Leiden Law Blog

Associating with Ukraine: Just free trade or unjust policy?

Associating with Ukraine: Just free trade or unjust policy?

To allow for more popular involvement, the Dutch parliament, in 2015, voted for the possibility of a – non-binding –referendum. The first attempt at direct involvement will be on April 6 and concerns the Association Agreement between the EU and Ukraine. The initiators of the referendum are opposed to the transfer of authority from the Dutch to the European level. They want a public debate on these issues and are using the possibility of a referendum to force a debate on the direction of the EU.

As always, voters may choose how they will vote and for whatever reason. Not many people will actually read the 486 articles, 179 pages long Agreement, let alone fully understand the precise legal meaning of what it says.

Associating in free trade

The EU is clear in its intentions with the Association Agreement. It aims “to promote gradual rapprochement between the Parties based on common values and close and privileged links, and increasing Ukraine's association with EU policies and participation in programs and agencies” (art. 1.2(a)) and to “establish conditions for enhanced economic and trade relations leading towards Ukraine's gradual integration in the EU Internal Market, including by setting up a Deep and Comprehensive Free Trade Area (…) and to support Ukrainian efforts to complete the transition into a functioning market economy by means of, inter alia, the progressive approximation of its legislation to that of the Union” (art.1.2(d)). The core of the Association Agreement lies in creating an extended free trade agreement (FTA), which is the lightest form of economic integration. The signatories will abandon import tariffs and possibly non-trade barriers, but remain independent in their agreements with other countries or trading blocks. The EU and Ukraine agree to establish such an FTA over  a transitional period of 10 years (art. 25). The EU Ukraine Association Agreement extends the FTA to other areas of economic integration that are important to the EU, most notably the free movement of capital and services (the free movement of persons is not in the Agreement.) Furthermore, the agreement mentions  cooperation in the field of economic sectors and macro-economics.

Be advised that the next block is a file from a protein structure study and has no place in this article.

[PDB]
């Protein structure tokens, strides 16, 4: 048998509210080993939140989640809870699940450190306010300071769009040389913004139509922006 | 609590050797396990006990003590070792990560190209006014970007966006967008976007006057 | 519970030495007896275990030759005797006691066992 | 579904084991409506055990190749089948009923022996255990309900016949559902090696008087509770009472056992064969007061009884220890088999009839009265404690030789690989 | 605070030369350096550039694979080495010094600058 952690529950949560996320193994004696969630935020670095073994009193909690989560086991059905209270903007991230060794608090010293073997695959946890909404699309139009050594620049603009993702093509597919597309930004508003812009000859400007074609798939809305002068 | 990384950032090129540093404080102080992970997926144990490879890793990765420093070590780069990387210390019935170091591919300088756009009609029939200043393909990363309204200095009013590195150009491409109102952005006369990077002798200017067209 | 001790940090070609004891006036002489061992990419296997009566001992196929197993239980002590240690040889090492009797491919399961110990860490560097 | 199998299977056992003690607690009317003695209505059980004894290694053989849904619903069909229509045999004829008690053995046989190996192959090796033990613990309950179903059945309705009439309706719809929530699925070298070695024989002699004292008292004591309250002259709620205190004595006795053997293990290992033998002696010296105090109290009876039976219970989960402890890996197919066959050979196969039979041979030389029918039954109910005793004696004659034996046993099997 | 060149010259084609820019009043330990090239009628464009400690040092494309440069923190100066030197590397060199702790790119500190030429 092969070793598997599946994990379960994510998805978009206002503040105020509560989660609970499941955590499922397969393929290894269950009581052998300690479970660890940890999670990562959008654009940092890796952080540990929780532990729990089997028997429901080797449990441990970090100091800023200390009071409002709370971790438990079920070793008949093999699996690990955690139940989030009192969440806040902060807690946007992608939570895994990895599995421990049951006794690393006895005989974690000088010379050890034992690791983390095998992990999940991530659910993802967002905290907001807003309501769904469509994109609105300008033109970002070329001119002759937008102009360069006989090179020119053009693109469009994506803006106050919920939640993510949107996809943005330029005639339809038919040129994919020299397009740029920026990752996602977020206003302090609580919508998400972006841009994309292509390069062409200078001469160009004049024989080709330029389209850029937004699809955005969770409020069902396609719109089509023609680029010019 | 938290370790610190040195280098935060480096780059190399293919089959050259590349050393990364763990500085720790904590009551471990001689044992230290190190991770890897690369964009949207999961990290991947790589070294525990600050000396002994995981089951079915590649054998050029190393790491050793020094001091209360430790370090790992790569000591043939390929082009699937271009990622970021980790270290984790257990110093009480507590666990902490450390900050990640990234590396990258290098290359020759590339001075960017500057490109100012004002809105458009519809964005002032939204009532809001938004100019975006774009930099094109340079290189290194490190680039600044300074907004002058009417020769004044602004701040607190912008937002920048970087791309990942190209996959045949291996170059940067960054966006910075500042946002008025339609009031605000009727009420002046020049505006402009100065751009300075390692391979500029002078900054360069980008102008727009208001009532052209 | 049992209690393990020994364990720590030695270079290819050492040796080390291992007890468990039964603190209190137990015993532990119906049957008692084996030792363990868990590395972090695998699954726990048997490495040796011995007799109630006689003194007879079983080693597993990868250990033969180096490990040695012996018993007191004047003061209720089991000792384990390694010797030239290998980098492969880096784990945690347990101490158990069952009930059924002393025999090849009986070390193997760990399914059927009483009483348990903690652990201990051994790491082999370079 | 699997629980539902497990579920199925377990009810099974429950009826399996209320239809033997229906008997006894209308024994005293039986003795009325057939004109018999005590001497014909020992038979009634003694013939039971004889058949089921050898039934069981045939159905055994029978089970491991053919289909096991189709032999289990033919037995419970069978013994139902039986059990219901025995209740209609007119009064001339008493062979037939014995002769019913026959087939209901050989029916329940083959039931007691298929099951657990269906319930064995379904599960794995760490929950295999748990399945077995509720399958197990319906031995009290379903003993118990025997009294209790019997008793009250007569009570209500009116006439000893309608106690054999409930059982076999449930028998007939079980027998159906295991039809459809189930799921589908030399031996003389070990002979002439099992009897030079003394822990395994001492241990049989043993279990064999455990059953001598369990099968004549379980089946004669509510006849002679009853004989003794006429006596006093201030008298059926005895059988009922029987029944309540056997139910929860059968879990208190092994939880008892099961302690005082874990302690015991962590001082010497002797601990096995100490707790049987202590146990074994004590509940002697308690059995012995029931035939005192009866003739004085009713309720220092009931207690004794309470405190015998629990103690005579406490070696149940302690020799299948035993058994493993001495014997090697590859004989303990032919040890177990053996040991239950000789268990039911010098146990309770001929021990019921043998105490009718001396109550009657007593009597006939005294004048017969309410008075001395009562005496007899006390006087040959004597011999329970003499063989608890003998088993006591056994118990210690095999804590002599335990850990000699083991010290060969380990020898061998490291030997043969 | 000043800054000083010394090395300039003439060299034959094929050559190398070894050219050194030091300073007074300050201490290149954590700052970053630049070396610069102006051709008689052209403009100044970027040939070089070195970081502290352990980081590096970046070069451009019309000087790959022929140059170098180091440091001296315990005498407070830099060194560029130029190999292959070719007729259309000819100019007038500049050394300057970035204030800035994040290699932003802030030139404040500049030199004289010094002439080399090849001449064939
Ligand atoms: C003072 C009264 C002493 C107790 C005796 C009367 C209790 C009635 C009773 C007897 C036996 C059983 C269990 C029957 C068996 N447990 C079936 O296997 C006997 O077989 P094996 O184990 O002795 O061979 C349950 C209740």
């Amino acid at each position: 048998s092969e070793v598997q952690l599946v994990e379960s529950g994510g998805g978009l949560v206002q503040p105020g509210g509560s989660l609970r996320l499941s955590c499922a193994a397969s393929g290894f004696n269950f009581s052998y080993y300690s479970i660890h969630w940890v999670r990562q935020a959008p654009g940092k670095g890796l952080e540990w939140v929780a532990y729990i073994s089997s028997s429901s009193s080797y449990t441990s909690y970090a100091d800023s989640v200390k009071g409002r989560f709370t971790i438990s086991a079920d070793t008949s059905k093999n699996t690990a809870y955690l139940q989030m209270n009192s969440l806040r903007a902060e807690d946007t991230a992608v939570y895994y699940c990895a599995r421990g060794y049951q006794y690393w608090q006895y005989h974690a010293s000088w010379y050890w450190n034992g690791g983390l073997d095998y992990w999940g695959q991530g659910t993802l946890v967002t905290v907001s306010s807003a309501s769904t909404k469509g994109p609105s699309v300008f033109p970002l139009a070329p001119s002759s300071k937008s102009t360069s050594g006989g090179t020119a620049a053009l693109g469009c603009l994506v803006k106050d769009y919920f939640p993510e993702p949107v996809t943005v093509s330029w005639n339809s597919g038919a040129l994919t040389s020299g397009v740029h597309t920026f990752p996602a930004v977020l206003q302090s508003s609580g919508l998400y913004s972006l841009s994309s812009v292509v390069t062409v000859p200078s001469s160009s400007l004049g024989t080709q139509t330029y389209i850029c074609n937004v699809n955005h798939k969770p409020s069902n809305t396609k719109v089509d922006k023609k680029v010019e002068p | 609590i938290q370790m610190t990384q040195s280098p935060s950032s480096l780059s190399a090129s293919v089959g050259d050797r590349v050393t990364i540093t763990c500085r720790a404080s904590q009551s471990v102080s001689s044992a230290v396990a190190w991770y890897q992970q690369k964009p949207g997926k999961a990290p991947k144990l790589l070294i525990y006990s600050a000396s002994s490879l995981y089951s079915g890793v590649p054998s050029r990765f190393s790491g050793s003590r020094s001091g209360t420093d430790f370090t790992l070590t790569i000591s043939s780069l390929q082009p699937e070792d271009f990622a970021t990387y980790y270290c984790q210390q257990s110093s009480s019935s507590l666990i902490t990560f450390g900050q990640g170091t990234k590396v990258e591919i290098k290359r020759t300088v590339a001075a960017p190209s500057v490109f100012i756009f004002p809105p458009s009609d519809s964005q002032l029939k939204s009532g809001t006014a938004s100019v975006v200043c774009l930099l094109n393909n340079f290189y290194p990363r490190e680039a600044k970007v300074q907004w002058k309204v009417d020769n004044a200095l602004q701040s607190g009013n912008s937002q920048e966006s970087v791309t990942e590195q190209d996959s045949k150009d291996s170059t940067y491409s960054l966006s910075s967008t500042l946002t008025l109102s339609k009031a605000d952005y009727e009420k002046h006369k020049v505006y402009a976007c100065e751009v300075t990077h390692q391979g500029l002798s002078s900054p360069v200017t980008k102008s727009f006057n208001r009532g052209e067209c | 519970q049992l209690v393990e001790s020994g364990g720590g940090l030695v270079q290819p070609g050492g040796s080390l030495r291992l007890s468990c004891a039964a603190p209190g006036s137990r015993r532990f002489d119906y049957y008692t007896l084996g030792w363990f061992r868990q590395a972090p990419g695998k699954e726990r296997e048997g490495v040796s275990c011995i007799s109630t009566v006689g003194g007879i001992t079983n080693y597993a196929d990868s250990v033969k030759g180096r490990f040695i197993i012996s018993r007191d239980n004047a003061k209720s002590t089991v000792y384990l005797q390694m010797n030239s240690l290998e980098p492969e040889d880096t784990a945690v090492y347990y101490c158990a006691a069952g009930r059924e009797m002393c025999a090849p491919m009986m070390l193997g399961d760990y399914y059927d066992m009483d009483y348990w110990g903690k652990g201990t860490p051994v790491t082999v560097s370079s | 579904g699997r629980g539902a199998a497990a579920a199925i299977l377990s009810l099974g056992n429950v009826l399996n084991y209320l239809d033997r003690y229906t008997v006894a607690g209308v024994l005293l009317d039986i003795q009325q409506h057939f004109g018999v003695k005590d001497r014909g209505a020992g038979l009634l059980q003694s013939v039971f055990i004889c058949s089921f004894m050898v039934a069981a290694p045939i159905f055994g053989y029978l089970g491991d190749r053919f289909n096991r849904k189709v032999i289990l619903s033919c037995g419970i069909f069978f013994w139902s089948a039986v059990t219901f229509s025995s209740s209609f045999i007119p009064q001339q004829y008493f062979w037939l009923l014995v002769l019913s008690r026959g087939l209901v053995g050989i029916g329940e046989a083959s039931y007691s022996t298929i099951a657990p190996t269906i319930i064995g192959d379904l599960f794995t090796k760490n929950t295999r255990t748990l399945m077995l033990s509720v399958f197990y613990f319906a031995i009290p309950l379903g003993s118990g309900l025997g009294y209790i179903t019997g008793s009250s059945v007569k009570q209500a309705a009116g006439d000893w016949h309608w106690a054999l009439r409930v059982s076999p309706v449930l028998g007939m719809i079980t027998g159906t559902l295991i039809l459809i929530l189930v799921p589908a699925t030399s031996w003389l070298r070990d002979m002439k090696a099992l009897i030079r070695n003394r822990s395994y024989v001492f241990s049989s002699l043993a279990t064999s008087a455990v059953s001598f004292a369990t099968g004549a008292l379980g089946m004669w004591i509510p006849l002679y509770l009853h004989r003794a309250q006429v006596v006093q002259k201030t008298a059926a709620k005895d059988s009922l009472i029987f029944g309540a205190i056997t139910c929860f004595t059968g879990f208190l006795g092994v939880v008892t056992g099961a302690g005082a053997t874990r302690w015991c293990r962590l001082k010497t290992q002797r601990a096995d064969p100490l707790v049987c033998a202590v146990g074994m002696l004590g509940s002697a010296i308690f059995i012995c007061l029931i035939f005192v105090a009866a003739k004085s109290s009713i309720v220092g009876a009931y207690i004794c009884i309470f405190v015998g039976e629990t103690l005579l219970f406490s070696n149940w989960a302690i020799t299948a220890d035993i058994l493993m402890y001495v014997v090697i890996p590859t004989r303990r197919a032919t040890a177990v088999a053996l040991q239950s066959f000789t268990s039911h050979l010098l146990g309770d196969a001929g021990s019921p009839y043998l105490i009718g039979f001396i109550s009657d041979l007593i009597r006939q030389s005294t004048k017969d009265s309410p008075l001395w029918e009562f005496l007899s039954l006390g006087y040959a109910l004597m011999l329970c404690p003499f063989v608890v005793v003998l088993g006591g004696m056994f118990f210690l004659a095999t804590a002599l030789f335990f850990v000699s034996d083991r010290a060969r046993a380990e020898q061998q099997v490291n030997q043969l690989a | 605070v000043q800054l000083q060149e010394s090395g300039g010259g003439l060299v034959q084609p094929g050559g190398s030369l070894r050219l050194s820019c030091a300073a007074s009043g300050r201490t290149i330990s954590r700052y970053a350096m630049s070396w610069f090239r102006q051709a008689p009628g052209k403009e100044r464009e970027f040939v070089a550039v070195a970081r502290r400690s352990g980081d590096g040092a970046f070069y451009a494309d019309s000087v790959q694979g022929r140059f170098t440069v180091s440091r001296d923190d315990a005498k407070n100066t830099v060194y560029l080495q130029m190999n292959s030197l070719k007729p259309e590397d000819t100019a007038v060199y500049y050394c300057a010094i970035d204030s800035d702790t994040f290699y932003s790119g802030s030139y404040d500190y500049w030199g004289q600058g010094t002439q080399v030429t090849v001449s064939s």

How much does it cost?

Most of the burden in the Agreement falls on Ukraine, which has to adjust its rules and regulations to the EU standards. To achieve this, it will receive appropriate administrative and financial support from the EU. In its budget, the European Commission has pledged a sum of 3 billion euros in the coming years (2015-2020) to finance this support, which amounts to 1 € per European per year. A further 8 billion euros will be made available to Ukraine in loans from the European Investment Bank and the European Bank for Reconstruction and Development. Although economic analysis usually gives positive income outcomes from economic integration, it is hard to predict an accurate reward from the Association Agreement with Ukraine for the European economy.

Keeping the eye on the prize

The EU has 20 Association Agreements with other countries, as far away as Chile, and more are in the making. From that perspective the one with Ukraine is standard practice for the EU. But the Dutch referendum makes this one special. A ‘yes’ or ‘no’ on the Association Agreement between the EU and Ukraine may therefore very well become a vote pro or contra the European integration. If the Dutch members of parliament, who voted in favour of the Association Agreement, want a positive outcome to the referendum (and the debate), they would be well advised to provide a well-argued position in this case.

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